The Buffalo Police Department (BPD) still struggles to solve its gang related killings.
A joint-investigation by 2 On-Your-Side and Investigative Post revisited the ability of the city force to solve murders. Two-years ago, a similar probe found that the solve rate for BPD was far below the national average.
That remains true today. Looking at killings in Buffalo from 2014 through 2016, the percentage of solved, or as police say "cleared", murder cases was 34%.
In 2014, the solve rate stands at 42%. For 2015, it's 37%. Last year, just 25% of homicides committed in Buffalo have been solved.
According to the FBI, the national average is roughly 60%.
In many murder categories such as those involving robberies, domestic disputes and child abuse, the city force was very successful, solving nearly three-quarters of those killings.
The biggest challenge is gang and drug-related homicides.
In the three-year period we reviewed, there are 77 murders attributed to street gangs. Police have cleared just 7 of these cases.
Why are these crimes so difficult to solve?
"Our number one impediment is witness cooperation and that had been a challenge for the last ten, fifteen years,” says former Acting Erie County District Attorney Michael Flaherty.
Before holding down the top job at the county prosecutor's office, Flaherty was a long-time assistant district attorney. During his one-year tenure running the office, the number of successfully prosecuted murder cases jumped from 17 in 2015 to more than double that, 36 in 2016.
Flaherty says often the most difficult part of closing homicide cases is getting witnesses to come forward and testify.
“It’s a multi-faceted problem. And it involves fractured relationships between police and members of community…especially the inner city and that’s on us,” says Flaherty.
Flaherty believes, for years, area law enforcement often did not visit crime-prone neighborhoods unless there was a call for help. Much of today's unsolved murders in Buffalo occurred on the east and west sides, areas that have large concentrations of people of color.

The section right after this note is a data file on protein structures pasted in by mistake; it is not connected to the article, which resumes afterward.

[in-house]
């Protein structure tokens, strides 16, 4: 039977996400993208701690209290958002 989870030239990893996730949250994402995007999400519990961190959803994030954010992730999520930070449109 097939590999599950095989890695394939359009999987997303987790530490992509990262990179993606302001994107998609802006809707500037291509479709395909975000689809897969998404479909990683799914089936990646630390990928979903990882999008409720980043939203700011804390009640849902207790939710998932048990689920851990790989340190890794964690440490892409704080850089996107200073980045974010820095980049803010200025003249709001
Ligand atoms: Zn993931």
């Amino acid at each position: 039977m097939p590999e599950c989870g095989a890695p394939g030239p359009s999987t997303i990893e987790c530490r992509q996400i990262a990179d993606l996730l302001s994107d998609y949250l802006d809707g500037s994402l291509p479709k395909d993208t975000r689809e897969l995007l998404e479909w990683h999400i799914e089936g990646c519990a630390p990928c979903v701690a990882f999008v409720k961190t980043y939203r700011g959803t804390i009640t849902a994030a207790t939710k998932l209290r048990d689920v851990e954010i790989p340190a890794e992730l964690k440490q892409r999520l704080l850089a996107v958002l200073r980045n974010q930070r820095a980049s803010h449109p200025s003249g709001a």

“I don’t know any officer who knows the names of the good kids from the community. There may be some and I just may not know them but it doesn’t feel that way," says Jamielah Huggins.
Huggins is African-American, lives in Buffalo and worries about her 15-year-old son. She describes the relationship between city police and violence-prone neighborhoods as broken.
“They can build those relationships. The officers who police those communities have to,” says Huggins.
For a cop, learning a neighborhood and the people who live there can take time, and the head of the police union says too often officers are moving from call to call without time to stop and talk with citizens.
"they’re coming into work. They’re getting their orders from their lieutenant and there’s calls waiting for them to be answered. There’s not a lot of time,” says Kevin Kennedy, president of Buffalo Police Benevolent Association.
Despite multiple requests for interview, the BPD did not offer anyone from the force to talk about the unsolved murders and the challenges of clearing gang-related killings.
And the challenge may be larger than previously known. The local FBI office's Safe Street Task force gathering information on street gangs and shares that with local law enforcement including the BPD.
FBI spokesperson Maureen Dempsey tells 2 On-Your-Side that as of December 2016, the task force had identified 55 separate street gangs in Buffalo and some 700 gang members. Membership number could be larger than that. The FBI does not count anyone under the age of 18.